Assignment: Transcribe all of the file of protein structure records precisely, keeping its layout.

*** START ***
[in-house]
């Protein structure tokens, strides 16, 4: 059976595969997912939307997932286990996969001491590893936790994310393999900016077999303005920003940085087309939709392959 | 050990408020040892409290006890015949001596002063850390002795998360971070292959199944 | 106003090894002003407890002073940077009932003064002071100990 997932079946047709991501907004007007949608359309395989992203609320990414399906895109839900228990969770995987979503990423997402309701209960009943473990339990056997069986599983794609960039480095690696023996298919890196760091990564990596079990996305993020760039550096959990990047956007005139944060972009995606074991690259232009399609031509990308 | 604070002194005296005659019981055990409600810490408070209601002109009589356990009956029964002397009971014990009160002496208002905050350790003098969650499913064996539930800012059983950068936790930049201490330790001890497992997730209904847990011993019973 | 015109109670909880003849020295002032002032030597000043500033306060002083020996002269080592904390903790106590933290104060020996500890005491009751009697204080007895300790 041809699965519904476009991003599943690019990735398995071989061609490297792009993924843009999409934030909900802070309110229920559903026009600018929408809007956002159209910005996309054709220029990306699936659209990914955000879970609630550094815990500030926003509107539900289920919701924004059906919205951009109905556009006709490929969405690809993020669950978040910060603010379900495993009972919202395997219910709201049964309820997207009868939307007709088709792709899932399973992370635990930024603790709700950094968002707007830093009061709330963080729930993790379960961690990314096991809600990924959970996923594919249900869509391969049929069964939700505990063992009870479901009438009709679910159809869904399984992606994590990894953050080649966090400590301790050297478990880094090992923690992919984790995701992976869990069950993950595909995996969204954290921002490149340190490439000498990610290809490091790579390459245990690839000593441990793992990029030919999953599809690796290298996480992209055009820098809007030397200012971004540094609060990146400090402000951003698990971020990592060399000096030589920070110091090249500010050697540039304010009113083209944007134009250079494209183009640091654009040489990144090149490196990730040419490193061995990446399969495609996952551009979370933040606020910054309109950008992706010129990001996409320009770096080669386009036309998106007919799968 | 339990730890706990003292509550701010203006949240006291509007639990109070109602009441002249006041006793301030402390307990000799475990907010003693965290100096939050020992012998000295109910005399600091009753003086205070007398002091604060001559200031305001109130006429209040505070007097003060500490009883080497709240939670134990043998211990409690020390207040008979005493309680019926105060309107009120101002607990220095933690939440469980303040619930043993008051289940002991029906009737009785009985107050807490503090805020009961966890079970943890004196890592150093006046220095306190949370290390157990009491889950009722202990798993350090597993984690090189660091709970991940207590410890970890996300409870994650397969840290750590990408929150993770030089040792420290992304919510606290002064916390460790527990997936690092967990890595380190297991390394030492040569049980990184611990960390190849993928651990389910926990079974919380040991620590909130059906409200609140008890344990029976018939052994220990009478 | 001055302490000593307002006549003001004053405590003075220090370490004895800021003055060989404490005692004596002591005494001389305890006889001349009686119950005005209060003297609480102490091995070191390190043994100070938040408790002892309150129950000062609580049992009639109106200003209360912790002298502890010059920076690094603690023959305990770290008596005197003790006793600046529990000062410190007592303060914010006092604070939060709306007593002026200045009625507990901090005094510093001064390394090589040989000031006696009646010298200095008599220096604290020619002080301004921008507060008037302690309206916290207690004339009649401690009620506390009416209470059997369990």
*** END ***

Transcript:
[in-house]
């Protein structure tokens, strides 16, 4: 059976595969997912939307997932286990996969001491590893936790994310393999900016077999303005920003940085087309939709392959 | 050990408020040892409290006890015949001596002063850390002795998360971070292959199944 | 106003090894002003407890002073940077009932003064002071100990 997932079946047709991501907004007007949608359309395989992203609320990414399906895109839900228990969770995987979503990423997402309701209960009943473990339990056997069986599983794609960039480095690696023996298919890196760091990564990596079990996305993020760039550096959990990047956007005139944060972009995606074991690259232009399609031509990308 | 604070002194005296005659019981055990409600810490408070209601002109009589356990009956029964002397009971014990009160002496208002905050350790003098969650499913064996539930800012059983950068936790930049201490330790001890497992997730209904847990011993019973 | 015109109670909880003849020295002032002032030597000043500033306060002083020996002269080592904390903790106590933290104060020996500890005491009751009697204080007895300790 041809699965519904476009991003599943690019990735398995071989061609490297792009993924843009999409934030909900802070309110229920559903026009600018929408809007956002159209910005996309054709220029990306699936659209990914955000879970609630550094815990500030926003509107539900289920919701924004059906919205951009109905556009006709490929969405690809993020669950978040910060603010379900495993009972919202395997219910709201049964309820997207009868939307007709088709792709899932399973992370635990930024603790709700950094968002707007830093009061709330963080729930993790379960961690990314096991809600990924959970996923594919249900869509391969049929069964939700505990063992009870479901009438009709679910159809869904399984992606994590990894953050080649966090400590301790050297478990880094090992923690992919984790995701992976869990069950993950595909995996969204954290921002490149340190490439000498990610290809490091790579390459245990690839000593441990793992990029030919999953599809690796290298996480992209055009820098809007030397200012971004540094609060990146400090402000951003698990971020990592060399000096030589920070110091090249500010050697540039304010009113083209944007134009250079494209183009640091654009040489990144090149490196990730040419490193061995990446399969495609996952551009979370933040606020910054309109950008992706010129990001996409320009770096080669386009036309998106007919799968 | 339990730890706990003292509550701010203006949240006291509007639990109070109602009441002249006041006793301030402390307990000799475990907010003693965290100096939050020992012998000295109910005399600091009753003086205070007398002091604060001559200031305001109130006429209040505070007097003060500490009883080497709240939670134990043998211990409690020390207040008979005493309680019926105060309107009120101002607990220095933690939440469980303040619930043993008051289940002991029906009737009785009985107050807490503090805020009961966890079970943890004196890592150093006046220095306190949370290390157990009491889950009722202990798993350090597993984690090189660091709970991940207590410890970890996300409870994650397969840290750590990408929150993770030089040792420290992304919510606290002064916390460790527990997936690092967990890595380190297991390394030492040569049980990184611990960390190849993928651990389910926990079974919380040991620590909130059906409200609140008890344990029976018939052994220990009478 | 001055302490000593307002006549003001004053405590003075220090370490004895800021003055060989404490005692004596002591005494001389305890006889001349009686119950005005209060003297609480102490091995070191390190043994100070938040408790002892309150129950000062609580049992009639109106200003209360912790002298502890010059920076690094603690023959305990770290008596005197003790006793600046529990000062410190007592303060914010006092604070939060709306007593002026200045009625507990901090005094510093001064390394090589040989000031006696009646010298200095008599220096604290020619002080301004921008507060008037302690309206916290207690004339009649401690009620506390009416209470059997369990």